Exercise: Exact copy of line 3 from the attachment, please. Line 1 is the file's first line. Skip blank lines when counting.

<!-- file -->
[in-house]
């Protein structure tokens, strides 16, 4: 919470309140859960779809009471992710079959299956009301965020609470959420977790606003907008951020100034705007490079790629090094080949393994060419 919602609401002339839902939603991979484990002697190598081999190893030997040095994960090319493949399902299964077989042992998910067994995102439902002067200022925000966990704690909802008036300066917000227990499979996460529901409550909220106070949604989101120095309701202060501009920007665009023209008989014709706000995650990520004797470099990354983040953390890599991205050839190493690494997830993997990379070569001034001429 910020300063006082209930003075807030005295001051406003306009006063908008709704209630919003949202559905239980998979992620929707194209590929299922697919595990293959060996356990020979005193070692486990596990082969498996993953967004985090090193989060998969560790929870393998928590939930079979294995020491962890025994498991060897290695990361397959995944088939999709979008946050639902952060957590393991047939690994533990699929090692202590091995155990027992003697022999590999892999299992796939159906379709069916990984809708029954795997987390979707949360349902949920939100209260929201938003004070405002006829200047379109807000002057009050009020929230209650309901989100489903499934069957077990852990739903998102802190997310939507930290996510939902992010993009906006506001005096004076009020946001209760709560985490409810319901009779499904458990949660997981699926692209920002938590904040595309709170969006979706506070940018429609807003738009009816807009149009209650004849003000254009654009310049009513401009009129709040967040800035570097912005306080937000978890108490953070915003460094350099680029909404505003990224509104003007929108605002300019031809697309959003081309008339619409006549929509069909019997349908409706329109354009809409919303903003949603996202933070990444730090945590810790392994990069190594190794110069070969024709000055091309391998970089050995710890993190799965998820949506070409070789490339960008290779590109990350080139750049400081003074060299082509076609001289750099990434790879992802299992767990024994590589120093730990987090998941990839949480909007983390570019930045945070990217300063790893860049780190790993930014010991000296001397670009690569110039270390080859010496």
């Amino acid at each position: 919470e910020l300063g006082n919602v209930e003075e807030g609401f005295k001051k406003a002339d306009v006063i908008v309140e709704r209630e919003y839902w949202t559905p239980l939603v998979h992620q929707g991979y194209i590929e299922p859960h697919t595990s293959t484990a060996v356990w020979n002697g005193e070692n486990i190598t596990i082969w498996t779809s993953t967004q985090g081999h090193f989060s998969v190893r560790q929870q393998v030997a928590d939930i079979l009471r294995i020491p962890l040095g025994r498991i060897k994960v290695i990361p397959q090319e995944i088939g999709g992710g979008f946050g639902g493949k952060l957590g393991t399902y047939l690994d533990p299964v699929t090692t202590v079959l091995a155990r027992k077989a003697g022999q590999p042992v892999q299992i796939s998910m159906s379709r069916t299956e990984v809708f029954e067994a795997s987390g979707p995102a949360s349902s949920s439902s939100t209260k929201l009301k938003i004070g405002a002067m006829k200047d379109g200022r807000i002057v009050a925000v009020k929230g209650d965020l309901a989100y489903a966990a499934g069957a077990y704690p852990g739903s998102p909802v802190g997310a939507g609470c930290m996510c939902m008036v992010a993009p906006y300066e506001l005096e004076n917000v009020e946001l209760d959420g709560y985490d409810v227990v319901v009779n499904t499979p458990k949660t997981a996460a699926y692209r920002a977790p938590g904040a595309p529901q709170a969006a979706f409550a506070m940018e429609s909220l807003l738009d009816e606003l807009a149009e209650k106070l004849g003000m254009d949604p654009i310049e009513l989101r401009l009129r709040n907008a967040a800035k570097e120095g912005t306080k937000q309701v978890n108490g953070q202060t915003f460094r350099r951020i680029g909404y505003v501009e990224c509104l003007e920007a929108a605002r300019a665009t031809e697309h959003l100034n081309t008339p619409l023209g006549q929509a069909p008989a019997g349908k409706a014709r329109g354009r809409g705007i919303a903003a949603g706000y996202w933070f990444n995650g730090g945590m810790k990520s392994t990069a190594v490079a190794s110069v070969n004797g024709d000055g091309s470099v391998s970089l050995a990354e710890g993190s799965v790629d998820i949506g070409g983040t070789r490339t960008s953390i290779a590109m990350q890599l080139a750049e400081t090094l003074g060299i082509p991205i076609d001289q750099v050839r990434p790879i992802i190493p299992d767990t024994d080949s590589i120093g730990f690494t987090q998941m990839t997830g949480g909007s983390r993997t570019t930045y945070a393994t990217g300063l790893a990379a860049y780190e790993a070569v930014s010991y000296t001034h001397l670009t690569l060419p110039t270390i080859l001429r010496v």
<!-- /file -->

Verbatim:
């Amino acid at each position: 919470e910020l300063g006082n919602v209930e003075e807030g609401f005295k001051k406003a002339d306009v006063i908008v309140e709704r209630e919003y839902w949202t559905p239980l939603v998979h992620q929707g991979y194209i590929e299922p859960h697919t595990s293959t484990a060996v356990w020979n002697g005193e070692n486990i190598t596990i082969w498996t779809s993953t967004q985090g081999h090193f989060s998969v190893r560790q929870q393998v030997a928590d939930i079979l009471r294995i020491p962890l040095g025994r498991i060897k994960v290695i990361p397959q090319e995944i088939g999709g992710g979008f946050g639902g493949k952060l957590g393991t399902y047939l690994d533990p299964v699929t090692t202590v079959l091995a155990r027992k077989a003697g022999q590999p042992v892999q299992i796939s998910m159906s379709r069916t299956e990984v809708f029954e067994a795997s987390g979707p995102a949360s349902s949920s439902s939100t209260k929201l009301k938003i004070g405002a002067m006829k200047d379109g200022r807000i002057v009050a925000v009020k929230g209650d965020l309901a989100y489903a966990a499934g069957a077990y704690p852990g739903s998102p909802v802190g997310a939507g609470c930290m996510c939902m008036v992010a993009p906006y300066e506001l005096e004076n917000v009020e946001l209760d959420g709560y985490d409810v227990v319901v009779n499904t499979p458990k949660t997981a996460a699926y692209r920002a977790p938590g904040a595309p529901q709170a969006a979706f409550a506070m940018e429609s909220l807003l738009d009816e606003l807009a149009e209650k106070l004849g003000m254009d949604p654009i310049e009513l989101r401009l009129r709040n907008a967040a800035k570097e120095g912005t306080k937000q309701v978890n108490g953070q202060t915003f460094r350099r951020i680029g909404y505003v501009e990224c509104l003007e920007a929108a605002r300019a665009t031809e697309h959003l100034n081309t008339p619409l023209g006549q929509a069909p008989a019997g349908k409706a014709r329109g354009r809409g705007i919303a903003a949603g706000y996202w933070f990444n995650g730090g945590m810790k990520s392994t990069a190594v490079a190794s110069v070969n004797g024709d000055g091309s470099v391998s970089l050995a990354e710890g993190s799965v790629d998820i949506g070409g983040t070789r490339t960008s953390i290779a590109m990350q890599l080139a750049e400081t090094l003074g060299i082509p991205i076609d001289q750099v050839r990434p790879i992802i190493p299992d767990t024994d080949s590589i120093g730990f690494t987090q998941m990839t997830g949480g909007s983390r993997t570019t930045y945070a393994t990217g300063l790893a990379a860049y780190e790993a070569v930014s010991y000296t001034h001397l670009t690569l060419p110039t270390i080859l001429r010496v």